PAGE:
Put the implementation of the “My Number” system on hold!
From October 2015, the people living in Japan will get a notice in the post from the government, including foreigners. It will contain an ID number consisting of 12 digits.
All Japanese citizens and foreigners who reside in Japan will be included in the new system.
The government claims that the system is necessary “to manage information efficiently in the fields of social security, tax and disaster management.” But it will also cover many other issues, including giving the government access to data about bank accounts and even medical information.
There is also a controversial proposal to link the ID number to applications for reduced rates when the consumption tax will be increased from 8% to 10%. We can certainly imagine how the My Number system will continue to cause increased anxiety about privacy and personal integrity.
Consumers Union of Japan opposes the My Number system that allows the state to unify and centralize all information about citizens. We demand that the implementation of the system, which was decided on September 3, 2015, should be put on hold.
We ask that people should have the right to opt-out of the system and that compensation issues must be clarified. Individuals should not be forced to prove damage in the legal sense in cases of data leaks of ID number related information.
More details in The Japan Times: Ready or not, government will soon have your My Number (E)
Japanese Government explains the new Social Security and Tax Number System (E)
Posted September 21st, 2015 in Civil Rights
By Sugiura Yoko, Consumers Union of Japan
I participated in the large demonstration outside Japan’s parliament on August 30, 2015, against the proposed war bills, demanding that the Abe government withdraw the bills. Our goal was that over 100,000 people would participate, but the organizers estimated that over 120,000 people showed up. It was the first time we brought the blue flag of our new group, Consumers and Citizens for Article 9. Together with Consumers Union of Japan’s green flag, we shouted our slogan, “We oppose the war bills!”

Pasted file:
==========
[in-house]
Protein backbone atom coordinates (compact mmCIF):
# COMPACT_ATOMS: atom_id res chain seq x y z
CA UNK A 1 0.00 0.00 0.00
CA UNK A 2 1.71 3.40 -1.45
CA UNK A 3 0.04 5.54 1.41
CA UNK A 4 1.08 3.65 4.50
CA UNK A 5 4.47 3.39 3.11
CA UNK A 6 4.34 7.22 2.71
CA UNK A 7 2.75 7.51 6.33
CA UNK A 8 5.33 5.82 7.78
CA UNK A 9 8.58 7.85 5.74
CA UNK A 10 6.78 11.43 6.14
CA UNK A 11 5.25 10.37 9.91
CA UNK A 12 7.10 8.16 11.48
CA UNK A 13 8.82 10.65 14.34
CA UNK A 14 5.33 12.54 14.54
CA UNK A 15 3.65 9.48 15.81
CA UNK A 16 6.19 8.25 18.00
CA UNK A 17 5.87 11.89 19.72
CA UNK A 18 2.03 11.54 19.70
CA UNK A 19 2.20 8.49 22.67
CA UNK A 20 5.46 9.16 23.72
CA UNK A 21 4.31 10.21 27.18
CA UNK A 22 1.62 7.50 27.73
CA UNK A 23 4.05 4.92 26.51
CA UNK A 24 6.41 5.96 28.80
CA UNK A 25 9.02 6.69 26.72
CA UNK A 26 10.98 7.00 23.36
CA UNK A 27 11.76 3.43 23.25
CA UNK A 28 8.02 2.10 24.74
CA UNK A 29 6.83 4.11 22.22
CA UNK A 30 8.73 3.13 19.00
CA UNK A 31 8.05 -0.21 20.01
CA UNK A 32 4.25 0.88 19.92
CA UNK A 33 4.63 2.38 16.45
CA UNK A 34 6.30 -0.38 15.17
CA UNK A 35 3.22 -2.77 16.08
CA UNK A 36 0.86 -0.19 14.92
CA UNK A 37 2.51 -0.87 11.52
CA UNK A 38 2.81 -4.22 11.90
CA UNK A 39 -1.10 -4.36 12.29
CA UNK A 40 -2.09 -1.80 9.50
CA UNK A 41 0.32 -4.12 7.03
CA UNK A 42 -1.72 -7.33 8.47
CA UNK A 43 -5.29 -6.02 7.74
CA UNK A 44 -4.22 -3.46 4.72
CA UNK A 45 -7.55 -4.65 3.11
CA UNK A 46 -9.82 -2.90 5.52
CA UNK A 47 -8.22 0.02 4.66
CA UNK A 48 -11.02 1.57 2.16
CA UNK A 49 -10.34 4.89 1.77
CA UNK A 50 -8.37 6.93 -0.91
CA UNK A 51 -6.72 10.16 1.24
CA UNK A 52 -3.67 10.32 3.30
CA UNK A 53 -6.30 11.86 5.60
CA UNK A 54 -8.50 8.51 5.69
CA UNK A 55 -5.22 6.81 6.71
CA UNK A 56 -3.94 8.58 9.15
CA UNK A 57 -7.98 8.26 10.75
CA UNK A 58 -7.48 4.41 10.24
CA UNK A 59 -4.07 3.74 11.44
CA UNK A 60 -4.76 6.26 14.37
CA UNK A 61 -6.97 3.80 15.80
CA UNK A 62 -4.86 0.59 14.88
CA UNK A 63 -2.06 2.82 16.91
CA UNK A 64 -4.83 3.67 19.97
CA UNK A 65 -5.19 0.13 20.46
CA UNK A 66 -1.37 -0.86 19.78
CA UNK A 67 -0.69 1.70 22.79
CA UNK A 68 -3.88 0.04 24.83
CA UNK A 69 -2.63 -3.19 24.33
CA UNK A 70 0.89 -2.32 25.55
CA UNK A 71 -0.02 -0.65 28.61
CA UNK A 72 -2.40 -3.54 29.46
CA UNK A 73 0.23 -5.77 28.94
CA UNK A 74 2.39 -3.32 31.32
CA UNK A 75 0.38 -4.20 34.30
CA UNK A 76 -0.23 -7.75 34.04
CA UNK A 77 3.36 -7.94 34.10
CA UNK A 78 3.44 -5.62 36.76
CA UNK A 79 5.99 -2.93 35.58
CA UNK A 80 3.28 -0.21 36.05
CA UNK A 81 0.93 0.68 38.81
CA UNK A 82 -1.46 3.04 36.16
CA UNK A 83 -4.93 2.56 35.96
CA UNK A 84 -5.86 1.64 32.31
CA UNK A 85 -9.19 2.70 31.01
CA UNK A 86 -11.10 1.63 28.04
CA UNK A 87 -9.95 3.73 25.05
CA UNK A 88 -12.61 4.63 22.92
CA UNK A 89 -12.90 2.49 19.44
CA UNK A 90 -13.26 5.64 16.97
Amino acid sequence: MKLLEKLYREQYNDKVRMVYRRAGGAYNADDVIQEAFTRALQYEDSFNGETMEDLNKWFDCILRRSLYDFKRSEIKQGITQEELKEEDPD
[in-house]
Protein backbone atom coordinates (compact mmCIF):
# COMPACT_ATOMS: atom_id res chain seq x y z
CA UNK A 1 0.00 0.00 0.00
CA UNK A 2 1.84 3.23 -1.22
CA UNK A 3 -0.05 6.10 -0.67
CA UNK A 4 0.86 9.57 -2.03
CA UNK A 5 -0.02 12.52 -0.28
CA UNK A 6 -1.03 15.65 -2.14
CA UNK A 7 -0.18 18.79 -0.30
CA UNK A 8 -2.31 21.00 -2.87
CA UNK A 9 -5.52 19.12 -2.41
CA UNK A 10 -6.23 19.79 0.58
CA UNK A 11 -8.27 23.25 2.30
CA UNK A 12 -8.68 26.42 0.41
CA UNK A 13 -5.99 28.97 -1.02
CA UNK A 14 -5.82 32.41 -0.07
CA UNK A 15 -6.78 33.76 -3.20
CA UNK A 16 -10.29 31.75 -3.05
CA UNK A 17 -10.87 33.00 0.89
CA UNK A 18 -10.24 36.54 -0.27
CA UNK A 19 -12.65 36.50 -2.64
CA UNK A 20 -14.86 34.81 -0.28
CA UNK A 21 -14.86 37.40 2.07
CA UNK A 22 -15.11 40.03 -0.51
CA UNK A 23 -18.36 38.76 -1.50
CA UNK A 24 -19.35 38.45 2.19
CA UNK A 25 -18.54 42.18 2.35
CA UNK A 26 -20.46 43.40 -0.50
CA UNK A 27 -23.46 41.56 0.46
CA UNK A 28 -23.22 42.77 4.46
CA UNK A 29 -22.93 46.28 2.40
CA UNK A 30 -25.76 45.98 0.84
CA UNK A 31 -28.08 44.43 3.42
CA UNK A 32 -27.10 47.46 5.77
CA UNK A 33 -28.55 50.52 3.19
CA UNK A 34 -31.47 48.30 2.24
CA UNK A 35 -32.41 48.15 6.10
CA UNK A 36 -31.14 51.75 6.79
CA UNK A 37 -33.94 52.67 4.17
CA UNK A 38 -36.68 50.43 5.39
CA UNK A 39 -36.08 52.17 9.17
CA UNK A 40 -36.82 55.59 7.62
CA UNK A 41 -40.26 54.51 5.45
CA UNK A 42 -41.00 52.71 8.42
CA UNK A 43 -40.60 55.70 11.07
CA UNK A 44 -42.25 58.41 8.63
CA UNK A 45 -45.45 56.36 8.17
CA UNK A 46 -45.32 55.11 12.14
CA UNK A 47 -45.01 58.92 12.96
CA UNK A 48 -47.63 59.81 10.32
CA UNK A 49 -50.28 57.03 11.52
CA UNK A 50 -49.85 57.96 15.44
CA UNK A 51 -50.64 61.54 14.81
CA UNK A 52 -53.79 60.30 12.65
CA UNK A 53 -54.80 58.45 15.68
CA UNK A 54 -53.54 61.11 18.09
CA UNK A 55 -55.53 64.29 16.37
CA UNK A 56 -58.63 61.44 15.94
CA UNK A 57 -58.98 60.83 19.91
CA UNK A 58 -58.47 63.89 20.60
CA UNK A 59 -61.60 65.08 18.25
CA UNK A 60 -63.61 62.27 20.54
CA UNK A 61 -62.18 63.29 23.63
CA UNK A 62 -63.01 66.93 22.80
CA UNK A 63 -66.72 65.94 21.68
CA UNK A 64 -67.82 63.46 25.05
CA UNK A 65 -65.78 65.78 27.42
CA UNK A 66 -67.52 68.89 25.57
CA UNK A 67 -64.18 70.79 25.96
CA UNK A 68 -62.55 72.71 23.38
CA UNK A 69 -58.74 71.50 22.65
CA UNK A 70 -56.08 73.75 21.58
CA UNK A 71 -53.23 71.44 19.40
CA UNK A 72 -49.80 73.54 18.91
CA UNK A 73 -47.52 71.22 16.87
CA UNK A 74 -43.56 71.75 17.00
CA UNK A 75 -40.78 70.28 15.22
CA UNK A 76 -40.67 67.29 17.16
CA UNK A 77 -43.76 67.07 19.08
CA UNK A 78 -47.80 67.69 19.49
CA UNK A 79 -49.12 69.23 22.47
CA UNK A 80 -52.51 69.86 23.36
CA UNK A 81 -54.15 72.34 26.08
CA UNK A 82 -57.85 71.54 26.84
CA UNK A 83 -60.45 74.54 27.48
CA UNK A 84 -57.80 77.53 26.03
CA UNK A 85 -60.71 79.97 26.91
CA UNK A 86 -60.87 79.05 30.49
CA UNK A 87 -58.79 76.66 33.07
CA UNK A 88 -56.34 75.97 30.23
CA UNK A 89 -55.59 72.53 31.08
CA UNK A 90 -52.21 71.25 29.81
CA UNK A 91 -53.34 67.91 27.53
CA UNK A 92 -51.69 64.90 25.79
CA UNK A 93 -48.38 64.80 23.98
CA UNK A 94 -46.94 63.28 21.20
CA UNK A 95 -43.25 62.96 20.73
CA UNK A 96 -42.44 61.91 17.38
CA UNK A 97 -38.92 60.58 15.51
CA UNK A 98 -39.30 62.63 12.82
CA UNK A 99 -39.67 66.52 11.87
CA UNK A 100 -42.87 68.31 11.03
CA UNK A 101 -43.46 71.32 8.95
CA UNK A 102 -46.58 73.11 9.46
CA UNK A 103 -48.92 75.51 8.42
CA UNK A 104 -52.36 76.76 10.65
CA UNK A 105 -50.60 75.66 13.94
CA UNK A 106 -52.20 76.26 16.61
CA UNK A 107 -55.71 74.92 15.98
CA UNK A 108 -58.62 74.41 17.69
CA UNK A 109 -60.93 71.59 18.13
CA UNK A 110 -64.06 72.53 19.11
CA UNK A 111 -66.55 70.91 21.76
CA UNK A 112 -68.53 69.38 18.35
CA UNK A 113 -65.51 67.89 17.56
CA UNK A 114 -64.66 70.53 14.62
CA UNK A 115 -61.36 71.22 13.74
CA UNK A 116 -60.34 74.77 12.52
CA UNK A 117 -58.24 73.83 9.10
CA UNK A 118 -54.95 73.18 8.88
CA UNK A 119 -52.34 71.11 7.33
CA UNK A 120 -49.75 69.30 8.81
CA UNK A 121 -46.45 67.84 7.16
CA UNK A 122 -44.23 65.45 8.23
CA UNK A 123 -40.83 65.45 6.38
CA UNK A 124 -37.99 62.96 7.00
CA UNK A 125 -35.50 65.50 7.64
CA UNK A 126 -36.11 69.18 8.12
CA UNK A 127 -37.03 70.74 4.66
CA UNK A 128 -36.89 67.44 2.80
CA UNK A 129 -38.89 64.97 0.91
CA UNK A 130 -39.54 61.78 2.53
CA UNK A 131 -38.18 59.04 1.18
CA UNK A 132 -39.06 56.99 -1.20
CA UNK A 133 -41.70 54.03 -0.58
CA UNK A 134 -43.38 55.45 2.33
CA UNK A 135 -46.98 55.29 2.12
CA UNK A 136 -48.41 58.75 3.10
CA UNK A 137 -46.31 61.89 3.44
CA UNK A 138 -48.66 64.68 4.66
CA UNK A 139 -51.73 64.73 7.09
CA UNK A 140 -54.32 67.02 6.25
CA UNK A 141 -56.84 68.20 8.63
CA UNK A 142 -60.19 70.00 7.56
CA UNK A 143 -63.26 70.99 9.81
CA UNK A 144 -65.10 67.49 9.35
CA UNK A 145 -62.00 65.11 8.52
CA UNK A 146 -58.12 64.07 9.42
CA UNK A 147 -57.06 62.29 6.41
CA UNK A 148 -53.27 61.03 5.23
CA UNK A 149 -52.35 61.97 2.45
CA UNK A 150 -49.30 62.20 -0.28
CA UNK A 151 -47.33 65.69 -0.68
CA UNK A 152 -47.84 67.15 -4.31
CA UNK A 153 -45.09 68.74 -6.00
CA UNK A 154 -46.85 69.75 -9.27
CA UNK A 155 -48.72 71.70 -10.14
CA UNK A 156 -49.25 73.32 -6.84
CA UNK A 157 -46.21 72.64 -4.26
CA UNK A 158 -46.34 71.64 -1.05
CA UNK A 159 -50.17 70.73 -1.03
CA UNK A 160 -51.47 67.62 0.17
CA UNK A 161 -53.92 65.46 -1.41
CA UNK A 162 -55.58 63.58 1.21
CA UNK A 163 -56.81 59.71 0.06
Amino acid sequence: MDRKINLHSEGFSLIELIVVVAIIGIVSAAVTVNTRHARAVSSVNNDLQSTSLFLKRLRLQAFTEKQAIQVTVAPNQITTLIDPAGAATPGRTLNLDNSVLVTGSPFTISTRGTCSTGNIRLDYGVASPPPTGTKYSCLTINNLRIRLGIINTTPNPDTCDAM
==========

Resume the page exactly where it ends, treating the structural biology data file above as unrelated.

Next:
“It’s my first time to participate in a demonstration,” said a friend as we walked together in the light drizzle.
The demonstration in central Tokyo was one of more than 300 all over the country during the weekend protesting Abe’s move to loosen the post-war, pacifist constitution’s constraints on the military.
We oppose the legislation that would allow Japan’s military to fight overseas, and want to save Article 9 of the Constitution, the important peace clause that renounces war.
NHK’s main news broadcast that evening at 19:00 didn’t have our demonstration as the top news, but put it at third place. Anyway, my heart was beating hard as I watched the TV coverage of that important day’s event. During the demonstration I was also able to hand out information about our meeting on September 14 with guest speaker Ms. Uehara Hiroko, former mayor of Kunitachi City, a long-time peace activist from the consumer movement.
Name: “Thinking about the War Bills from the Viewpoint of Our Livelihood”
Place: Iidabashi Central Plaza, 16 Fl., Tokyo
Date: September 14, 2015
Entrance: 500 Yen
(This is a translation based on a Facebook post over at our new Japanese Facebook page, do have a look and please Like & Follow!)
Posted September 3rd, 2015 in Civil Rights
Guest post over at Electronic Frontier Foundation (EFF) about copyright issues and the Trans Pacific Partnership negotiations – did Japan move closer to the US positions during the recent Maui talks in July, 2015? Martin J. Frid, with Jeremy Malcolm, formerly at Consumers International:
Japan’s entry into the Trans-Pacific Partnership (TPP) will see a wide range of changes sweeping the economy and the community, in areas as diverse as food safety/food security, country of origin labeling rules, and copyright. As a staff member of Consumers Union of Japan, I am concerned about all of these issues—but I’m writing here about the copyright changes, which unlike in many other TPP countries have sparked national attention.